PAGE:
AHP readers may be interested in an online event taking place August 24, 2021: “UCL Rare-Books Club 2021: Books of Francis Galton’s Laboratory.” Register online for free here. Full details below.
How can Historical Bibliography skills help us understand better Karl Pearson and UCL’s Department of Applied Statistics and Eugenics? In this seminar, we are inviting you to a discovery adventure of the most rare publications of the Francis Galton Laboratory for the Study of National Eugenics and of their significance for the Department’s history. Professor Joe Cain and Dr. Maria Kiladi have been working on identifying them in libraries across the UK, with a view to bringing them all together virtually in their website, Legacies of Eugenics, in the next few months. As well as being very rare, these publications tell the story of the Department that published them, but also of Karl Pearson, who founded them personally.
Between 1901 and 1925 Pearson founded 9 different series titles, with the most important of these being Biometrika (1901) and the Annals of Eugenics (1925). There were however numerous others which faded in obscurity as they were based on subscriptions. Pearson used all of them to publish extensively, with almost 700 publications on record, the majority of which were in his own journals. By identifying different editions and comparing them, we have uncovered the extent of Pearson’s self publishing, raising important questions on academic integrity, peer-review avoidance and entrepreneurship. Join us for a fascinating seminar on how Historical Bibliography skills have helped us answer important questions about the Department and Karl Pearson.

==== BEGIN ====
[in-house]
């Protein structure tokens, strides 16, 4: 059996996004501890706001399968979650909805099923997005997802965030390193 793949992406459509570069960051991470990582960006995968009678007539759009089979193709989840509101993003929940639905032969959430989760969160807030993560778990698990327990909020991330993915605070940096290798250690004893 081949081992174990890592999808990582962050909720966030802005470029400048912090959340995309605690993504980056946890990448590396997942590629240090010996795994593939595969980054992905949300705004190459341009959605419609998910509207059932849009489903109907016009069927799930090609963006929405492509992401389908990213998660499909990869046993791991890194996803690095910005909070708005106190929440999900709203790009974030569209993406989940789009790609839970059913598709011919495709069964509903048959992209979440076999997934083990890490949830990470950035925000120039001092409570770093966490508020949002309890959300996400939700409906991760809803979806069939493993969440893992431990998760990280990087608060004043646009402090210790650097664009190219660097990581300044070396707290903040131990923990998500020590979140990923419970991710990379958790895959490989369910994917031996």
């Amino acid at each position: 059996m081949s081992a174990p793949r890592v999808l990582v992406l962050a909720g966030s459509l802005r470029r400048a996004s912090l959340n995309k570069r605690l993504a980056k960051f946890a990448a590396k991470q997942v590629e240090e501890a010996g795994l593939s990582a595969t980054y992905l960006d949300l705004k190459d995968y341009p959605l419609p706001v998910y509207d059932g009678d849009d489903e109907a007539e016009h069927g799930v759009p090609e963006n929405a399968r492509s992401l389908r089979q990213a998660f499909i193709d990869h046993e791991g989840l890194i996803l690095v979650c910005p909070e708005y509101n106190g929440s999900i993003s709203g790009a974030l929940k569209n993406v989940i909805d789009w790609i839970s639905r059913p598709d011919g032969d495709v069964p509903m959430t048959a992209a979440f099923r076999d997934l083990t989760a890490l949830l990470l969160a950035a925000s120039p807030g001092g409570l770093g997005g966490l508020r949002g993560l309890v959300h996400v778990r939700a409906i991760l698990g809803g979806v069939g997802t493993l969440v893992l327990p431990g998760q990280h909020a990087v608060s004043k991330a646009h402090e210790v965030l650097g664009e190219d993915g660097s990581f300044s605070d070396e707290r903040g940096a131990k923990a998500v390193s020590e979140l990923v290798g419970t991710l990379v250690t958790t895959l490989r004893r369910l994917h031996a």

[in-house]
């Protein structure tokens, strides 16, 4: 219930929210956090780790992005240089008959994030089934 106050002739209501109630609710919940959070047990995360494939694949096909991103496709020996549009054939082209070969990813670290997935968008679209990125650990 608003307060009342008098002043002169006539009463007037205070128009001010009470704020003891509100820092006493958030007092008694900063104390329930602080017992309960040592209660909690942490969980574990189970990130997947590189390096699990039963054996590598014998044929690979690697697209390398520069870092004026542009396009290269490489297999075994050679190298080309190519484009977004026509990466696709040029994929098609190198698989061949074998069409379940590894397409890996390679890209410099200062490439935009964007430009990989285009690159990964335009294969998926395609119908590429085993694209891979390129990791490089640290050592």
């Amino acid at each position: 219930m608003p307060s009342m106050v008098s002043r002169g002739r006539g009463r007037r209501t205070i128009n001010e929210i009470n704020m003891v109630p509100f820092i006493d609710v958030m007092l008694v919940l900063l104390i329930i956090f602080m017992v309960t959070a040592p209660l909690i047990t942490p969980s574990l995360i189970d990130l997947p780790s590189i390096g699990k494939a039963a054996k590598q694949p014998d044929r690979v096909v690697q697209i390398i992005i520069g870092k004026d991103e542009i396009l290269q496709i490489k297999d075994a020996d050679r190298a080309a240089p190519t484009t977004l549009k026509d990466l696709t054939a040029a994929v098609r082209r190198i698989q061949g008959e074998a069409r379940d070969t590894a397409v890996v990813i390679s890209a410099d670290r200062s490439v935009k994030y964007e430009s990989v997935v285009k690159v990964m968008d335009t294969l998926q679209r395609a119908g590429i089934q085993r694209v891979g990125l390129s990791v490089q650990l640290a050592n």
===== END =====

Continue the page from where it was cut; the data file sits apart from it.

Professor Joe Cain is Professor of History and Philosophy of Biology at UCL’s Department of Science and Technology Studies (STS). He is an expert in the history of evolutionary biology, especially Darwin and Darwinism and is leading the Legacies of Eugenics Project at the Department of Science and Technology Studies.
Dr Maria Kiladi is a Research Fellow in History of Eugenics at UCL’s Department of Science and Technology Studies (STS). She is working at the Legacies of Eugenics Project, and is editor of the Legacies of Eugenics website.
The event will take place on Zoom. Machine-generated closed captions in English will be available. We plan to record the session and make it publicly available afterwards. After the presentations, the discussion may continue until 2.30pm.
UCL Rare-Books Club aims to promote UCL’s Special Collections and to facilitate conversations between curators, research students and professional researchers working on the collections, but sessions are open to all. They are chaired by Dr. Tabitha Tuckett, UCL Rare-Books Librarian; Academic Support And Events.